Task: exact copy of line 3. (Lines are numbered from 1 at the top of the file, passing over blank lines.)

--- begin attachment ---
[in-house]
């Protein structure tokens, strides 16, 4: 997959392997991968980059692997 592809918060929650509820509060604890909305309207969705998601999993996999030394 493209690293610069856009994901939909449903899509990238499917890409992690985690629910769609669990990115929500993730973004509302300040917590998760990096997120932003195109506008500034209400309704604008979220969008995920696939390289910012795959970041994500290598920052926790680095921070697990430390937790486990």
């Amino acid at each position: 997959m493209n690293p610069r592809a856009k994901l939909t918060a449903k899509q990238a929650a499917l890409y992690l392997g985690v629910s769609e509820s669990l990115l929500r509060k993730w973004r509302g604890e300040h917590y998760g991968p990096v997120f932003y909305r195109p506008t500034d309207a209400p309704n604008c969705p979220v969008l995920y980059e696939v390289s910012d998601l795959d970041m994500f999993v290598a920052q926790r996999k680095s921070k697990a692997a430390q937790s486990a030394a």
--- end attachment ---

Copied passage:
């Amino acid at each position: 997959m493209n690293p610069r592809a856009k994901l939909t918060a449903k899509q990238a929650a499917l890409y992690l392997g985690v629910s769609e509820s669990l990115l929500r509060k993730w973004r509302g604890e300040h917590y998760g991968p990096v997120f932003y909305r195109p506008t500034d309207a209400p309704n604008c969705p979220v969008l995920y980059e696939v390289s910012d998601l795959d970041m994500f999993v290598a920052q926790r996999k680095s921070k697990a692997a430390q937790s486990a030394a």